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A 2022 Speech AI Guide: Key Application Methods and Technologies

A detailed look at AI and ML for speech recognition models. 

Customers have been speaking to the machines, websites, and technology in their lives for a long time now. For example, “Why are you taking me this way?” to their in-car GPS, or “How can I contact you?” while browsing a company website. They’re one-sided conversations at best, unless speech recognition technology is being used in one of a variety of ways. 

Done badly, speech recognition can frustrate users and alienate customers, but done right it is a powerful tool that can alter the way people interact with machines – and therefore the way customers interact with the products and services around them.

In every industry, at various points along the customer journey, there are opportunities to employ speech technology to simplify operations, facilitate interactions with the customer, and ultimately, increase accessibility for a wider, diverse audience of potential customers. 

An intro to speech AI

Speech recognition technology is creating a world in which:

  • barriers to completing a purchase are removed: a potential customer buys what they need by simply reading off their shopping list during their morning commute.
  • human error is greatly reduced: a doctor, stressed and overworked seeing COVID-19 patients, dictates notes, capturing critical data and saving time spent on each patient.
  • self-service for buying new products or to upgrade existing service: a new or existing customer can simply go to a company’s site, speak about what they are interested in buying or upgrading, and seamlessly complete the purchase without needing to interact with a human.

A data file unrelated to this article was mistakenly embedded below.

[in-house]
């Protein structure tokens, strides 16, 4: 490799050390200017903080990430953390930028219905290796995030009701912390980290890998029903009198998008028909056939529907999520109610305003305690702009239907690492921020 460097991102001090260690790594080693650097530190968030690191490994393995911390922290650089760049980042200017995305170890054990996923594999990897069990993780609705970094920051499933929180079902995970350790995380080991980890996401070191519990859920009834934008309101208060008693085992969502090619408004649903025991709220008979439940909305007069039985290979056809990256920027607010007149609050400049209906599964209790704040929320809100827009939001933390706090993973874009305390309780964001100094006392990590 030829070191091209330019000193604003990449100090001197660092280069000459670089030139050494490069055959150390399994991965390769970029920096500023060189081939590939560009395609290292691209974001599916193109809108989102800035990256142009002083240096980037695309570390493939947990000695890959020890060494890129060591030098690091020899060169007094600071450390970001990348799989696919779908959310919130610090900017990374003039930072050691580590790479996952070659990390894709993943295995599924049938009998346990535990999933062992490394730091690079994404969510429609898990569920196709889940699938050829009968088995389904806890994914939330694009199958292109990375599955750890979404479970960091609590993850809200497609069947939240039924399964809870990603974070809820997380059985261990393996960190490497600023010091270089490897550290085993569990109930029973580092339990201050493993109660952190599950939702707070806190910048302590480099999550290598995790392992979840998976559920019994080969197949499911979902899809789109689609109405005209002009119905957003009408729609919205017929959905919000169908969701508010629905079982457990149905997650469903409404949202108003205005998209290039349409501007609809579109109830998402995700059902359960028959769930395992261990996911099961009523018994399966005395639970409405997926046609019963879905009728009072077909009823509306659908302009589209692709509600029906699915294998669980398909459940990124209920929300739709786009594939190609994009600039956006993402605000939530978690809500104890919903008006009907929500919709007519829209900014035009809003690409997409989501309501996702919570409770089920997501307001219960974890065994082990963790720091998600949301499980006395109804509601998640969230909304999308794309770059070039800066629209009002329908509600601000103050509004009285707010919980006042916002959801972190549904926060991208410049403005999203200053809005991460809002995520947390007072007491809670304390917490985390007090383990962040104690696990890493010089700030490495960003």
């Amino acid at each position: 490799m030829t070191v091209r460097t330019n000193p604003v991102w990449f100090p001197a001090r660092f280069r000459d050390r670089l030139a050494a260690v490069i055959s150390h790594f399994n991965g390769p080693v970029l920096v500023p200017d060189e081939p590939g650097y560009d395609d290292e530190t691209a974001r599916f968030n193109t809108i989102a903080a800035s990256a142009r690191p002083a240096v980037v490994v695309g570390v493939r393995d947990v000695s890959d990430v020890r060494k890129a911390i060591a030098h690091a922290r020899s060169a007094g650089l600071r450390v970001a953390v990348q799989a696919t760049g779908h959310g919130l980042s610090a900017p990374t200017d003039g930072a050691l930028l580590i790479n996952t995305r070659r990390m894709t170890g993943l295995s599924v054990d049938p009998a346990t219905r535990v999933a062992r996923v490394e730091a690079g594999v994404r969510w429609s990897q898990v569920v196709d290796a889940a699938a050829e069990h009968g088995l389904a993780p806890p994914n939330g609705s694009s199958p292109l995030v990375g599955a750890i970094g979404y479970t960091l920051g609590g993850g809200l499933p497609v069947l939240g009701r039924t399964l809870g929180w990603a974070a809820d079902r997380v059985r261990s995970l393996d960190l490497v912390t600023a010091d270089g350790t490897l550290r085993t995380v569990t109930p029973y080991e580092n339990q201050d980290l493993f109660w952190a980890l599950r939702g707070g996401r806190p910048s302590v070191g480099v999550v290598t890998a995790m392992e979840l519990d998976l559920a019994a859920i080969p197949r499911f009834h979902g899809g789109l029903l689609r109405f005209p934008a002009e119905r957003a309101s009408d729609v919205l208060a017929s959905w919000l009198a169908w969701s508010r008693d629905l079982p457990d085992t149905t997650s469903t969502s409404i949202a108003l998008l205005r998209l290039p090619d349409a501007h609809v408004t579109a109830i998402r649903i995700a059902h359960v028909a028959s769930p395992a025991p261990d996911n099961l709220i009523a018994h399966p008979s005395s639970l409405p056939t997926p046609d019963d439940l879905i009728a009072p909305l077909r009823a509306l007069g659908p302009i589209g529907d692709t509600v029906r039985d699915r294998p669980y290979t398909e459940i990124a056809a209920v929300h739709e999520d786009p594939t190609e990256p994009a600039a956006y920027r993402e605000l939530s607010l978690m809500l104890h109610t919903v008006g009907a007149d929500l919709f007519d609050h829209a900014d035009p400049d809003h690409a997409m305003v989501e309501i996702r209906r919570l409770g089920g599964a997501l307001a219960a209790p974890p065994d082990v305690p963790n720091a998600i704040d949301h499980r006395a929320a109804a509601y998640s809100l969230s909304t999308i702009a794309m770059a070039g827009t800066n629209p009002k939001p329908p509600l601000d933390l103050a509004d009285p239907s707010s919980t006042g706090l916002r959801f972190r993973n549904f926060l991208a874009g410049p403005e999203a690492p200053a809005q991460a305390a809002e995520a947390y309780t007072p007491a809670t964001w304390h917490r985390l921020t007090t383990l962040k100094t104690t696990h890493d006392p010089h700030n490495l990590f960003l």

What is speech recognition?

Speech recognition refers to technologies that identify and make sense of human speech using large amounts of data and statistics. It works by way of a system of programs and machine learning algorithms that interact with each other, like pronunciation and acoustic models that “hear” and recognize spoken language, as well as language models that determine what was said in an attempt to form the likeliest meaning. The technology is also known as Automatic Speech Recognition (ASR), and has existed since the late 20th century, only to have skyrocketed in accuracy and efficiency in the 21st thanks to modern AI approaches such as deep learning.

How does speech recognition work?

It works, basically, by taking recordings of human speech gathered into datasets, and breaking these down into smaller and smaller bits of information – from full speech to topical utterances and their corresponding transcriptions (text). From these audio samples and text transcriptions, the technology learns to recognize and interpret more complex speech patterns, vocabulary, and meaning.  

While that’s typically adequate in a lab setting, “understanding” speech, however, is exceptionally more complicated. Machines also need to understand utterances spoken in a variety of settings, for example when people are speaking in noisy environments (from the metro or bus, or around construction sites, or if a person is speaking from afar or at a low volume.  

Additionally, the technology must consider variations in accent, syntax, local expressions, and different ways of saying the same things within each individual language. Add in the more subjective elements such as intent and sentiment, and it becomes even more complicated for a speech recognition system to perform at its best.

The key uses of speech recognition

Here are some real-life examples of speech recognition technology being used in a few key industries around the world. 

Speech AI in Call Centers

The market for AI in call centers is already a large one, and it’s growing fast. Forecasts predict that the call center AI market size will grow to USD 2.8 billion by 2024, with a growth rate of 28.5% from 2019-2024. This reflects the growth of customer service through social media and an increase in the amount of customer data available from social and other platforms.